Firstly, there are no guarantees of success. On that score, surrepticiosly slip a fresh handkerchief into each of your trouser pockets in case of meltdown. It will be bad enough crying, without having to ask your partner for their hankie!
Secondly, it’s not your fault. It seems you should blame a hormone called oxytocin. It transpires our stupid bodies struggle to distinguish between real-life reasons to cry and stuff that’s made-up.
This surely is an evolutionary quirk, as no other animal sheds emotional tears, but may do so if their eyes get irritated.
Research indicates we are most likely to cry over deaths, births and illnesses of children or older parents. Cheating and/or violent husbands are right up there. It is seemingly mandatory when accepting an acting award and even low-level frustation can boil over into tears.
In search of answers, Horsetalk’s team of researchers came up with the following gems.
First up, take a deep breath. This, apparently, can help a lot. Focus on breathing deeply. Look away and turn your thoughts elsewhere. Even pinch your arm.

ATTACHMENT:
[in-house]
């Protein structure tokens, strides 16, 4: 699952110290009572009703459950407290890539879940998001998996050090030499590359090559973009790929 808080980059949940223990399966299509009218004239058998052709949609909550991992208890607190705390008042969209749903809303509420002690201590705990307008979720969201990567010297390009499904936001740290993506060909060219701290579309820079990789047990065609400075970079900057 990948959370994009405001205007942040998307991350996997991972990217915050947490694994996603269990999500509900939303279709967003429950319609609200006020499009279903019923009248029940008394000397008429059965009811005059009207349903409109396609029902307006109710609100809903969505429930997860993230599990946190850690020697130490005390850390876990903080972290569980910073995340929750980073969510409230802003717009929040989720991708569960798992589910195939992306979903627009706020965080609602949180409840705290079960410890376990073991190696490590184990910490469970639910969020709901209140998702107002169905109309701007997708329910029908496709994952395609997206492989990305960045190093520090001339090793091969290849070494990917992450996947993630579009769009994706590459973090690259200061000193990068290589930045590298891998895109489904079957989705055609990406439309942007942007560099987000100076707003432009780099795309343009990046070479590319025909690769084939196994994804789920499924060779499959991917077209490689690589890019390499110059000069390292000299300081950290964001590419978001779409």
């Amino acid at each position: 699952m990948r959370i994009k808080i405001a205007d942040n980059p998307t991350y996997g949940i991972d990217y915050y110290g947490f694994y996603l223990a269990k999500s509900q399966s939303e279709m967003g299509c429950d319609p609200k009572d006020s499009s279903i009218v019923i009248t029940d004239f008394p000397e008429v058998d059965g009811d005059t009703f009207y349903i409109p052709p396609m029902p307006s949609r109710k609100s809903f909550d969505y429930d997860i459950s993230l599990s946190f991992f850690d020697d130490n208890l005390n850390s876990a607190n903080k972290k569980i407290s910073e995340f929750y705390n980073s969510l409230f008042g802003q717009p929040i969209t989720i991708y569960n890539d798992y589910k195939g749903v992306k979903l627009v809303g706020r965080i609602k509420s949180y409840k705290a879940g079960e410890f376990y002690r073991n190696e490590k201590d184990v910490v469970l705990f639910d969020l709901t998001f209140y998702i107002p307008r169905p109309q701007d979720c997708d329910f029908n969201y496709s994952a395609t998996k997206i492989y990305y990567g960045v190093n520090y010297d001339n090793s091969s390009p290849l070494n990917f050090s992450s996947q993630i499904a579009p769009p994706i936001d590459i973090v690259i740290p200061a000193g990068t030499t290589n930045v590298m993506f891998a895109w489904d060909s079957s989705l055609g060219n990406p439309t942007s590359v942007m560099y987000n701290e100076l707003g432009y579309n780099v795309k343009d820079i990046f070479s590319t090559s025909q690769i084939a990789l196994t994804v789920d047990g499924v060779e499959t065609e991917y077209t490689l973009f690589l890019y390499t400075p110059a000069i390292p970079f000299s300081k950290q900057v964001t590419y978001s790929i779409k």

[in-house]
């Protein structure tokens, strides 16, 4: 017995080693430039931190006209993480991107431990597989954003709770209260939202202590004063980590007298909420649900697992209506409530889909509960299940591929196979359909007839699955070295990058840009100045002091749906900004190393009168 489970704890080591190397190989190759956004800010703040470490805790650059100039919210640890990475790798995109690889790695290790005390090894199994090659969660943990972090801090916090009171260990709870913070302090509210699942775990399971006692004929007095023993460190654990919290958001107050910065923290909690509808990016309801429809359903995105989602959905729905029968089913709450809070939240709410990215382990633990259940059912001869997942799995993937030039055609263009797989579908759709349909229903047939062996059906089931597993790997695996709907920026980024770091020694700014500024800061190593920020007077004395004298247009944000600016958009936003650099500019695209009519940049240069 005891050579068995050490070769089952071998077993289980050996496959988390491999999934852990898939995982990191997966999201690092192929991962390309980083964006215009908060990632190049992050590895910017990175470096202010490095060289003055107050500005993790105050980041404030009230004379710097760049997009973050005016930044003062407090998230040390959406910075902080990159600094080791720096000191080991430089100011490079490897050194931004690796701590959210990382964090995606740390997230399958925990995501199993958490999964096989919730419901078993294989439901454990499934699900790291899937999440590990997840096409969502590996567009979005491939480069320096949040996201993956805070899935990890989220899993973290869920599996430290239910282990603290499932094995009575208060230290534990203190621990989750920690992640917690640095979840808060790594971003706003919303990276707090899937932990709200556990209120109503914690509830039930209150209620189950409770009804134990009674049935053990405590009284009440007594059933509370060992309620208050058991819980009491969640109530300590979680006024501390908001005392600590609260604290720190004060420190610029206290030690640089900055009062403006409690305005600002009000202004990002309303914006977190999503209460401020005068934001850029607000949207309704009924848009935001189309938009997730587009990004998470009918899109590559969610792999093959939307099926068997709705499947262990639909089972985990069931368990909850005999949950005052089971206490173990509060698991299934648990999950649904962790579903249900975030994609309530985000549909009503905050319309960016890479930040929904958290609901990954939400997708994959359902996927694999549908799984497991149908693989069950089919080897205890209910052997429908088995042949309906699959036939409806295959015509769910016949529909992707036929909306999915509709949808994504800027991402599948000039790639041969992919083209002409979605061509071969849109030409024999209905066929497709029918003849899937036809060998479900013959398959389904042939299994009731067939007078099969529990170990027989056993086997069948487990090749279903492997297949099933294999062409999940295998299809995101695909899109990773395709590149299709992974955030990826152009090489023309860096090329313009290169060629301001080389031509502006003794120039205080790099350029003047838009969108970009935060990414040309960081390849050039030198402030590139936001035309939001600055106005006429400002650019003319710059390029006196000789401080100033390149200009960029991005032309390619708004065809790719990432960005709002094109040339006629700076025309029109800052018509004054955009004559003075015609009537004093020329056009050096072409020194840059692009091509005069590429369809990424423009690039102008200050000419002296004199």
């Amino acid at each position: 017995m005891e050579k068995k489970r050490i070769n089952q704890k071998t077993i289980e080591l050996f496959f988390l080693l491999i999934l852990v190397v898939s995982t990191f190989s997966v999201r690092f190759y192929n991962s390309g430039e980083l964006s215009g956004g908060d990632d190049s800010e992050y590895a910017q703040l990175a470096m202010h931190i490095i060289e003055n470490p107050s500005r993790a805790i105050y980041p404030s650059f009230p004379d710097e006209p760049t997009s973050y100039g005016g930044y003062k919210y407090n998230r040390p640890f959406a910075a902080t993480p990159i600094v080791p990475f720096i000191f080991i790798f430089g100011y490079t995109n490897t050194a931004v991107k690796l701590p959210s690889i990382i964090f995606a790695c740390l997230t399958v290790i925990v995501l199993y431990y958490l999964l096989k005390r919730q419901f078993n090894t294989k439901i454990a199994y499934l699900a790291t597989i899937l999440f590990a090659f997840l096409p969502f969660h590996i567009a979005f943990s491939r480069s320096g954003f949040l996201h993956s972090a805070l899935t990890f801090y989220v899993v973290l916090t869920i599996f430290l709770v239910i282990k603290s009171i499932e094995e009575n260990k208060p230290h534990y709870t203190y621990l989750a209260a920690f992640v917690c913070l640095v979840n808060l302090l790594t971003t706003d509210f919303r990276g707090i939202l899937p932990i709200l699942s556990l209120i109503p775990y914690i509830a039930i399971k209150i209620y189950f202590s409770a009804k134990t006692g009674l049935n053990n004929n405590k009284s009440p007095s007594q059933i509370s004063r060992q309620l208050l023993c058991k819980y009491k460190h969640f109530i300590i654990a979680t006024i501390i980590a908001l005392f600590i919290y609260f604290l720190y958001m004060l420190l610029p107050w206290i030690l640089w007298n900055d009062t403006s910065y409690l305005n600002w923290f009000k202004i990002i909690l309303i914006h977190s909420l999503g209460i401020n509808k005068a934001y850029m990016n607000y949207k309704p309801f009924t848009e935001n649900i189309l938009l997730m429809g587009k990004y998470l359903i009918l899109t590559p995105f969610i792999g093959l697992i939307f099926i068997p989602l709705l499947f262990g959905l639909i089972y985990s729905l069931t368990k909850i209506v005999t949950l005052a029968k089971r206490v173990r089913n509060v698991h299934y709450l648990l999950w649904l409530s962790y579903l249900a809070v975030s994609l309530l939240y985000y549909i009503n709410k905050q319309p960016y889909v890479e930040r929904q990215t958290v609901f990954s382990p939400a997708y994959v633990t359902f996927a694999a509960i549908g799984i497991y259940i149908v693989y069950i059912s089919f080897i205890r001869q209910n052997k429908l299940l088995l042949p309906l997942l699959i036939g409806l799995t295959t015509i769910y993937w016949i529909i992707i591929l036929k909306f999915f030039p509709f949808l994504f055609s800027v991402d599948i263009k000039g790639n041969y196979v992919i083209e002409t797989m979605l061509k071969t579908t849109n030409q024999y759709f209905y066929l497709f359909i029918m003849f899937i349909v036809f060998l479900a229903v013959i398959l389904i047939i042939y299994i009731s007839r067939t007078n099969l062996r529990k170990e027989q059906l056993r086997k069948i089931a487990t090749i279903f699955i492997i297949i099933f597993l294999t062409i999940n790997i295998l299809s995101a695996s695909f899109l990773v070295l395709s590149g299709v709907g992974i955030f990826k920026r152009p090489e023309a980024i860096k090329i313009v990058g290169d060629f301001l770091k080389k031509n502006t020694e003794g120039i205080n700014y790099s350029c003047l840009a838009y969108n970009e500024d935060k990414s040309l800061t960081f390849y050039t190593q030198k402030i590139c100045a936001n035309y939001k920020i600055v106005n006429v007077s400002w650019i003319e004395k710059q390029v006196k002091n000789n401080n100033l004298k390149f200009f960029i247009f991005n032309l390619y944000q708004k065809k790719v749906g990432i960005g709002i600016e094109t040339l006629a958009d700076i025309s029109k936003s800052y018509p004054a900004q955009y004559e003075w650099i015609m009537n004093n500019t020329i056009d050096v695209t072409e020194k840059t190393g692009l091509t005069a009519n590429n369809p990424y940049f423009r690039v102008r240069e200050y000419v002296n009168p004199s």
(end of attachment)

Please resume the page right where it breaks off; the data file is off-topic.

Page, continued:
Count candy on the theatre floor and run through your list of chores for tomorrow. Only return your gaze to the screen when you think the chances of tears have passed.
Yahoo! Answers offers a few thoughts for those who admit to being tearful moviegoers.
“Man up,” suggested one writer. “Testosterone shots,” said another.
“Stop going to the movies,” another wrote.
One would-be blubberer offered this superb suggestion: “Do what I do. When you feel like you’re going to cry just laugh hysterically. Then you shouldn’t cry, just annoy the people who are trying to watch the movie!”